Aug. 27, 2018 (Phys.org) -- A new study has revealed the science behind sexy selfies, showing that women tend to sexualize themselves in environments with greater economic inequality, rather than where they might be oppressed because of their gender.
In the University of New South Wales study -- published in the prestigious journal PNAS -- the team analyzed tens of thousands of social media posts across 113 countries. Lead author Dr. Khandis Blake from UNSW Science's School of Biological, Earth and Environmental Sciences says her team tracked posts where people had taken selfies and then noted that they were tagged sexy, hot or similar.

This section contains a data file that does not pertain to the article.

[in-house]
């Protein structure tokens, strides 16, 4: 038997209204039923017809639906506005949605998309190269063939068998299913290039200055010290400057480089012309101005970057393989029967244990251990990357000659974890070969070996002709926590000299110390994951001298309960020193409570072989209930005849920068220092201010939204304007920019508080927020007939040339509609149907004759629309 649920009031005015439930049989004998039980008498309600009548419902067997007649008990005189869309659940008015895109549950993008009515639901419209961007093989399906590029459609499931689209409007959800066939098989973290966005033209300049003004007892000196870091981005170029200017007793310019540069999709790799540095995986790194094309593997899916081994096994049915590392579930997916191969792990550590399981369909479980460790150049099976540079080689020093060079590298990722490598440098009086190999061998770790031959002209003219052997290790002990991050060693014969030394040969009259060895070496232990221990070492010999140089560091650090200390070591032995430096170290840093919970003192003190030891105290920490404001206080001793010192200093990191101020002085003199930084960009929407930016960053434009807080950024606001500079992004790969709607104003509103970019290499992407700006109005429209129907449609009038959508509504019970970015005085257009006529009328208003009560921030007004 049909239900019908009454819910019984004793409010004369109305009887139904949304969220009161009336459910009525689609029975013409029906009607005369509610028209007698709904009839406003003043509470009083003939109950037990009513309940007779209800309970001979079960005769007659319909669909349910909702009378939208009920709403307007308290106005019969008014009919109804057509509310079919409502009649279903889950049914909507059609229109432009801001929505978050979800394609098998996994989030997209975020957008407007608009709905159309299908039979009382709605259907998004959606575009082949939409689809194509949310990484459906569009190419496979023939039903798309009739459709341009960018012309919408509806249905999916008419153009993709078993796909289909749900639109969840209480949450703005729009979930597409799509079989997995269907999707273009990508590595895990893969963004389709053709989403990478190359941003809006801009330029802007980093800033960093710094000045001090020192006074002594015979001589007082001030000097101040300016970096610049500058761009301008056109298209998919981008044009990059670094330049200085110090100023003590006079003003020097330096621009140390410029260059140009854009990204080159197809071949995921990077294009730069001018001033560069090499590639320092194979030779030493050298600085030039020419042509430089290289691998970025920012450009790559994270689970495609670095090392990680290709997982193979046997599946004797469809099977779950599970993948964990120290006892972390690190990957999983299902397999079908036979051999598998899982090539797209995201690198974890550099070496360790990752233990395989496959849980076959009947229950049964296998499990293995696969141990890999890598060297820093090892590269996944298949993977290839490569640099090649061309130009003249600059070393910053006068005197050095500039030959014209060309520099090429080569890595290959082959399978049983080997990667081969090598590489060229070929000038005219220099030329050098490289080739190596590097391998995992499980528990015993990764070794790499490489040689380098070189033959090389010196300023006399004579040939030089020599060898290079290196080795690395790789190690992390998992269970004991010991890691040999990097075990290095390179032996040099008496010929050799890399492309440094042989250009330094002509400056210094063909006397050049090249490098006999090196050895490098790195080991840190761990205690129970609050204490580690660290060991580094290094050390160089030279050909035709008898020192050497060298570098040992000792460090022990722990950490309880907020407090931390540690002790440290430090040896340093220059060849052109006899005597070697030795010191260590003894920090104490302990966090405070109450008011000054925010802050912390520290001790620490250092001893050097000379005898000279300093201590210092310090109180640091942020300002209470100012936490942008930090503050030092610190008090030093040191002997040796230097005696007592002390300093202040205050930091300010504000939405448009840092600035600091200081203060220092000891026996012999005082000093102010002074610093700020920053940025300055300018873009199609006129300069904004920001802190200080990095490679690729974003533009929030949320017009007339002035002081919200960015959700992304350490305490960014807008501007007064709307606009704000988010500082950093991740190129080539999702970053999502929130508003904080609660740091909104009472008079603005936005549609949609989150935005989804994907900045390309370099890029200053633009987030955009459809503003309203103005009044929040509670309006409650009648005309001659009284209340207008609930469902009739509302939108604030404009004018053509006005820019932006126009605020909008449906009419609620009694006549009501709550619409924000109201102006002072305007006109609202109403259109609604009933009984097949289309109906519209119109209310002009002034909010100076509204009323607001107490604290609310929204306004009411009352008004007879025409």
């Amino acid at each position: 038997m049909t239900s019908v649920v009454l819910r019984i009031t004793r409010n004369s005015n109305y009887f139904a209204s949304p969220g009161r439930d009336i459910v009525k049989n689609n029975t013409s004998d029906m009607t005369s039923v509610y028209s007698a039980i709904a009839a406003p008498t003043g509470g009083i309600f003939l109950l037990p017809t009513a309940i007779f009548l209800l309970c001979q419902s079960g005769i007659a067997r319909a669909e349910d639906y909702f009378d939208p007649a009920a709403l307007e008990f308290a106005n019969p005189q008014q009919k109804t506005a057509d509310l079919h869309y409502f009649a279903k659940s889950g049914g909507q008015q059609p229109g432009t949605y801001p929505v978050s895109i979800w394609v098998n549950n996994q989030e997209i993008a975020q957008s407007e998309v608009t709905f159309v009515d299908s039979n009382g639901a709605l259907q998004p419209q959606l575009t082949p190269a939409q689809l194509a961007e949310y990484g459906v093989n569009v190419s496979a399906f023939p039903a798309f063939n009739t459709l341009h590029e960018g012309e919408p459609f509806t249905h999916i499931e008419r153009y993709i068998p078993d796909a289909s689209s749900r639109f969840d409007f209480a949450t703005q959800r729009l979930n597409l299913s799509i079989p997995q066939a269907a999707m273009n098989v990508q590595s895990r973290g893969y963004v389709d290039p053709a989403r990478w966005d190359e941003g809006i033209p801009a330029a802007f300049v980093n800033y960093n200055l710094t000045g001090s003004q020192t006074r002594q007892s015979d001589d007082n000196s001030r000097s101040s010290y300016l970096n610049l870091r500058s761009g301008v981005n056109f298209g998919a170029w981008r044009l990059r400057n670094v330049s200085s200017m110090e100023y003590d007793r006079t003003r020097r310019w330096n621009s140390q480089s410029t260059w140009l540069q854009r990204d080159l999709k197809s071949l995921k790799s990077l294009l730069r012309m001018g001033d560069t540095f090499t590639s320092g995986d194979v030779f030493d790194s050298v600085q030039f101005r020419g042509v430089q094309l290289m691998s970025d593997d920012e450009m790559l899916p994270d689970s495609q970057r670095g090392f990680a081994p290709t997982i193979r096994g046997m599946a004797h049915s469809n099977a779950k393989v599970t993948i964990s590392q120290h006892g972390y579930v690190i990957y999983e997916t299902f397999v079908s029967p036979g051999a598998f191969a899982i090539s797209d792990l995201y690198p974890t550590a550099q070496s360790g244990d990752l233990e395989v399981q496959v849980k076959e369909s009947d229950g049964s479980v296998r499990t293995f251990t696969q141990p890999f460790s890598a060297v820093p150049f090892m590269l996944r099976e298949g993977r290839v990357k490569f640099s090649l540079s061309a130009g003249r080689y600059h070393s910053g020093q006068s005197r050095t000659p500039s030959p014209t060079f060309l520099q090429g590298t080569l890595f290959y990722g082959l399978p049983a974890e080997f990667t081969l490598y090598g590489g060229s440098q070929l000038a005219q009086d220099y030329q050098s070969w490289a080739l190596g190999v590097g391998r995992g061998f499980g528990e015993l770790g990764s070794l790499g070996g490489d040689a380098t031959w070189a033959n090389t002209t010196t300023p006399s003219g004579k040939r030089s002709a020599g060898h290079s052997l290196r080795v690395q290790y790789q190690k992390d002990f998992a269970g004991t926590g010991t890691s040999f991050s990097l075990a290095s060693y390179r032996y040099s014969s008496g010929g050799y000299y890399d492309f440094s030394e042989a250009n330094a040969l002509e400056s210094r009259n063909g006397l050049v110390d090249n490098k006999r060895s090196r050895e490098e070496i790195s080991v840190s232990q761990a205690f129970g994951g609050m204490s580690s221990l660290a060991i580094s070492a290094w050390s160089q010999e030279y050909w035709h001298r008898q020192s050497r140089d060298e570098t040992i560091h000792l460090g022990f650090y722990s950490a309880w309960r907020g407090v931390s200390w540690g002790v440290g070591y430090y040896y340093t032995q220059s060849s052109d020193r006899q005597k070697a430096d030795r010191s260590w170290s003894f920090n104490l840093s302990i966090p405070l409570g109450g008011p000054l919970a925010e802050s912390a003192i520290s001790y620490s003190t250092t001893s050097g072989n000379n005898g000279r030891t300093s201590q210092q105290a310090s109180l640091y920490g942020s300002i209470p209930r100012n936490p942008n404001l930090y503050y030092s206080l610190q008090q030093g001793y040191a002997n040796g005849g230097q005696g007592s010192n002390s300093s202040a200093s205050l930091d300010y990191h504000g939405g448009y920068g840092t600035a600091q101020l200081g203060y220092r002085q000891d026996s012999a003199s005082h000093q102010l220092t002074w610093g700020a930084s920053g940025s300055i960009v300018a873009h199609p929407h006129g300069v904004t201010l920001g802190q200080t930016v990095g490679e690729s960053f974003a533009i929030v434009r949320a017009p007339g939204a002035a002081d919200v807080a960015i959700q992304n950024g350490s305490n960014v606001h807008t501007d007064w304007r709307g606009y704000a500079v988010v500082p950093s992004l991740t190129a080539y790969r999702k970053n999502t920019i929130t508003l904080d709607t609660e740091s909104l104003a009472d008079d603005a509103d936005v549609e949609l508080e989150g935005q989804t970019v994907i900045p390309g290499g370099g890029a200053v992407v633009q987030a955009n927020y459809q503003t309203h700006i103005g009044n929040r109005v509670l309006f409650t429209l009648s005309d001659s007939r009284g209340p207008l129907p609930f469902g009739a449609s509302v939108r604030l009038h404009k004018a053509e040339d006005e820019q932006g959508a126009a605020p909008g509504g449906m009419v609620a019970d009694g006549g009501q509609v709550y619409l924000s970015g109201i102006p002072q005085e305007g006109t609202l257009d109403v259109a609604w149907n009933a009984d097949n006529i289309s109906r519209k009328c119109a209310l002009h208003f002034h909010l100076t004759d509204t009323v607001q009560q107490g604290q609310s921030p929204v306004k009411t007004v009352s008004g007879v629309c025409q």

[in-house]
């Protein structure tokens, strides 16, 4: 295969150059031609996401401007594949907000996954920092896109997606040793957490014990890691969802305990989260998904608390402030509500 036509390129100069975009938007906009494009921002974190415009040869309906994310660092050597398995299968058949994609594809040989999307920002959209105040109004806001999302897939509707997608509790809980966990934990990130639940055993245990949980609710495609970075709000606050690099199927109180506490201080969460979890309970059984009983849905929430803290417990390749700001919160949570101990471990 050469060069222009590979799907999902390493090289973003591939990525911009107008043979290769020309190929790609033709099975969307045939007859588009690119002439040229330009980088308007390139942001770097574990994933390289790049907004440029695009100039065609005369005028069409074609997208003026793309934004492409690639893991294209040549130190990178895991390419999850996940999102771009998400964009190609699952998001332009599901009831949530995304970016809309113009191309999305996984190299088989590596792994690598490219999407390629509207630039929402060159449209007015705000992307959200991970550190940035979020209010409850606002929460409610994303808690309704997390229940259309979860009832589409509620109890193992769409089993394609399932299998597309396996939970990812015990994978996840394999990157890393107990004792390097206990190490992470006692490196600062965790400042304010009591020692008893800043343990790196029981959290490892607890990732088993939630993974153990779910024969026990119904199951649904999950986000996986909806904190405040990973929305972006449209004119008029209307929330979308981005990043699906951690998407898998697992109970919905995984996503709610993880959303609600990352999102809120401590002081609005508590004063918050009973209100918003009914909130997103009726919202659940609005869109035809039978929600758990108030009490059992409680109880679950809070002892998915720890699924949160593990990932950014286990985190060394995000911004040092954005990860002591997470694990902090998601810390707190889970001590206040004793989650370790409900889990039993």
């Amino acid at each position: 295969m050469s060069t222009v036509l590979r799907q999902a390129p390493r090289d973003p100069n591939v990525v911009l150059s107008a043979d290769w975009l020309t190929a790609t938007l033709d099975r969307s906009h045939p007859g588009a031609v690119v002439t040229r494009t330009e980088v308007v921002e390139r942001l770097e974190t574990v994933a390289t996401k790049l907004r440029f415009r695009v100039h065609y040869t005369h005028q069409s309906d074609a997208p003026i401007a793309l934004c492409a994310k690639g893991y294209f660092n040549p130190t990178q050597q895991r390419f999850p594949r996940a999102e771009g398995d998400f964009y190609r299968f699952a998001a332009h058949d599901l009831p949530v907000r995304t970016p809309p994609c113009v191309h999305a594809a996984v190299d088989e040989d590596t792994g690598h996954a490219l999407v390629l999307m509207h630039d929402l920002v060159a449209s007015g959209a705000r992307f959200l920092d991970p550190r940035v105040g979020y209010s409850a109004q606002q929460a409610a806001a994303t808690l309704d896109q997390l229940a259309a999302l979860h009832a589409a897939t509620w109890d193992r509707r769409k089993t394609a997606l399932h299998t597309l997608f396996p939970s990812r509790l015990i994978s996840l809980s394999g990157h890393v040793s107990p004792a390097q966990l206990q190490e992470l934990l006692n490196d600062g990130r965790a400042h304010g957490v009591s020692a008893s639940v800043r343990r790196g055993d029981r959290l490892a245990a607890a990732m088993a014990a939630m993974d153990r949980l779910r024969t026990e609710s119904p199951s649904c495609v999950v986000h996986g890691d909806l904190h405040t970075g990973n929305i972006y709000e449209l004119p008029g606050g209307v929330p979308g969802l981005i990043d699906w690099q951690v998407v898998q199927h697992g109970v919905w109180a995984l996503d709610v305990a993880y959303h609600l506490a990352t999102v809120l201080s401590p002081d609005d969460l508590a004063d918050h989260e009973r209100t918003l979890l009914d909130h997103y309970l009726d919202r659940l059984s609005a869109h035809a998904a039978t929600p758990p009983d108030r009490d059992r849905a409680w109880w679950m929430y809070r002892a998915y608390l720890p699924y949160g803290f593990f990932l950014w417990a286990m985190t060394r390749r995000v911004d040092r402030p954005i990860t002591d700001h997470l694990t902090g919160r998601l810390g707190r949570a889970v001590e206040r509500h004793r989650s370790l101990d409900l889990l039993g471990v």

"We then looked at where in the world these things happened most. The number one way that psychologists usually look at women's preoccupation with their appearance is that it happens because of patriarchal pressures -- that women live in societies that value their appearance more than their other qualities. The argument is usually that when you see sexualization, you see disempowerment," Dr. Blake says.
"What we found instead is that women are more likely to invest time and effort into posting sexy selfies online in places where economic inequality is rising, and not in places where men hold more societal power and gender inequality is rife."